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Evaluating the Cost-Effectiveness of Implementing Integrated Management of Neonatal and Childhood Illnesses Programme

Posted:  Tuesday, October 04, 2016

Integrated Management of Neonatal and Childhood Illnesses Programme: Implementation and Cost-Effectiveness

A study published in the journal PLoS One evaluated the cost-effectiveness of implementing integrated management of neonatal and childhood illnesses programme (IMNCI) in India from a health system and societal perspective.

A decision analytic model was parameterised to determine incremental cost-effectiveness of implementing IMNCI programme versus routine child health services for infant population at district level in India. A time horizon of 15 years (2007–2022) was considered suitable to cover all costs and effects systematically. Cost-effectiveness of implementing IMNCI programme was measured in terms of child deaths prevented, illness episodes averted, life years gained and disability-adjusted life years (DALY) averted. The findings were reported as incremental cost of implementing IMNCI programme for infants per DALY prevented, per infant death prevented, and per illness episode prevented versus routine care services. Costs and effects were discounted at the rate of 3% to account for time preference of cost and utility.

During the period of 15 years, implementation of IMNCI programme at district level prevented 1967 deaths, 57,861 episodes of illness, and 63,249 million DALYs in the infant population. From a health system perspective, the IMNCI programme gained an incremental cost of INR 1554 per DALY prevented, INR 49,963 per infant death prevented, INR 1554 per life year gained, and INR 1699 per illness prevented during infancy. Correspondingly, from a societal perspective, implementing IMNCI programme gained an additional cost of INR 34,799 per infant death prevented, INR 1082 per DALY prevented, and INR 1183 per illness prevented during infancy. Ultimately, implementing IMNCI programme resulted in more than 90% probability of being cost-effective from a willingness to pay threshold translating to INR 2300 per DALY prevented, which is 5.5% of India’s gross domestic product per capita.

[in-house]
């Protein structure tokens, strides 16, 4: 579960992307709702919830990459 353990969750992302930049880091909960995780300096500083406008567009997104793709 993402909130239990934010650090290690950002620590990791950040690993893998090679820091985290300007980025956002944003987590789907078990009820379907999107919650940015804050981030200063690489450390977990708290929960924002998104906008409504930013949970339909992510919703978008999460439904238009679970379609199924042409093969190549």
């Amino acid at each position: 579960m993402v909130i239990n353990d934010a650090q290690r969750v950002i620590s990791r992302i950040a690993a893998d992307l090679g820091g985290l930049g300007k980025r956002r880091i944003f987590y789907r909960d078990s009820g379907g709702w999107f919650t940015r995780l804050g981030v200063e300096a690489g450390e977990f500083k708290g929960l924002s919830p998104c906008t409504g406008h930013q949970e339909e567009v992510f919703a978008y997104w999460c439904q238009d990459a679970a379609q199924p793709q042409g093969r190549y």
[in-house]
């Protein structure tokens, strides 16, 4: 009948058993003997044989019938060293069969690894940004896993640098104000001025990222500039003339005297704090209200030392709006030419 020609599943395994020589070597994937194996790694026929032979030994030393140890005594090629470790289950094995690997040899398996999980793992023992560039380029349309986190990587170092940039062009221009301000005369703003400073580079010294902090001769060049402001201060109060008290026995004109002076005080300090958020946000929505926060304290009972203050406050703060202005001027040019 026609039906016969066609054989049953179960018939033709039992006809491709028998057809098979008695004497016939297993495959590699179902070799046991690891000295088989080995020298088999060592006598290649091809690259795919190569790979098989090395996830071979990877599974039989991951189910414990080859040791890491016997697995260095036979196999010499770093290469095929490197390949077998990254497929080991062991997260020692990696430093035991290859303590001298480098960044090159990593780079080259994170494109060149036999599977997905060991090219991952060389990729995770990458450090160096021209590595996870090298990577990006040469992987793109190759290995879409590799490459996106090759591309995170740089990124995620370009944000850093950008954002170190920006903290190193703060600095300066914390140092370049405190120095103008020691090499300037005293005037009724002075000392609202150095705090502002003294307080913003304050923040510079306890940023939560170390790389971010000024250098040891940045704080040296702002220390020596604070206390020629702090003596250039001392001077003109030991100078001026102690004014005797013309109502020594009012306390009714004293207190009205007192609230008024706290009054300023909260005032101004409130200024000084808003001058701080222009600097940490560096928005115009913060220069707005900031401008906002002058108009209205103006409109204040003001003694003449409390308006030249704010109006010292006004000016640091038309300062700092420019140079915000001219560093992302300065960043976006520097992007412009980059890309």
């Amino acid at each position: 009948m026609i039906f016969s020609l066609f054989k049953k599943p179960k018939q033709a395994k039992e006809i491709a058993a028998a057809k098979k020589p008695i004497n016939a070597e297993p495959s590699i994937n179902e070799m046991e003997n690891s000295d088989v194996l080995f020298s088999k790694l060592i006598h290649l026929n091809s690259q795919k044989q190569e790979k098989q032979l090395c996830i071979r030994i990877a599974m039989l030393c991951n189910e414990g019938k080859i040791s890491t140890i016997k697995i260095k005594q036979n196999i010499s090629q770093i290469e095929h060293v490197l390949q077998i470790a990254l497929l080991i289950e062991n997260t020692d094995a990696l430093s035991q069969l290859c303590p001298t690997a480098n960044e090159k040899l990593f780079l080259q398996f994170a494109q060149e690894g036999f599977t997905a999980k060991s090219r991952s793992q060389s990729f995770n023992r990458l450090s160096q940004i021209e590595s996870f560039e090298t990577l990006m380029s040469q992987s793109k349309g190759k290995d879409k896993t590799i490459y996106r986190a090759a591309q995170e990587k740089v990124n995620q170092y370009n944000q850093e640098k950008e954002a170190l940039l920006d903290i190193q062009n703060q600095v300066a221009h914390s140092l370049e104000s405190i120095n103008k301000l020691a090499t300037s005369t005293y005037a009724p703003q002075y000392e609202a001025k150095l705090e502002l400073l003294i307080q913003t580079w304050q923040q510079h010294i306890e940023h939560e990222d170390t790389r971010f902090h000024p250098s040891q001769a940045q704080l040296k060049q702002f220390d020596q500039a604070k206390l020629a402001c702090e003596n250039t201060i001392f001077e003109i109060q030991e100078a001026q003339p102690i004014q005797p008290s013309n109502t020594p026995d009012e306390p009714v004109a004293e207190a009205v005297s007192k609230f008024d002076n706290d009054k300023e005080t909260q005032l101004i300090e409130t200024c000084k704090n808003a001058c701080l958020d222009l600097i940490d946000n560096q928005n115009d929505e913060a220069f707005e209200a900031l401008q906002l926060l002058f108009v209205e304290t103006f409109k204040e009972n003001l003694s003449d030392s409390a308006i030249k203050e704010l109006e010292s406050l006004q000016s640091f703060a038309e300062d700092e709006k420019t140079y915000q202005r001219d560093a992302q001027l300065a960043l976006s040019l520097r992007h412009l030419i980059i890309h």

The study demonstrated that compared to routine health care programme, implementing IMNCI programme is cost-effective for child survival in India. Such programmes should be scaled-up as a major child survival strategy.

News source - Prinja S, Bahuguna P, Mohan P, et al. Cost Effectiveness of Implementing Integrated Management of Neonatal and Childhood Illnesses Program in District Faridabad, India. PLoS One. 2016;11(1):e0145043.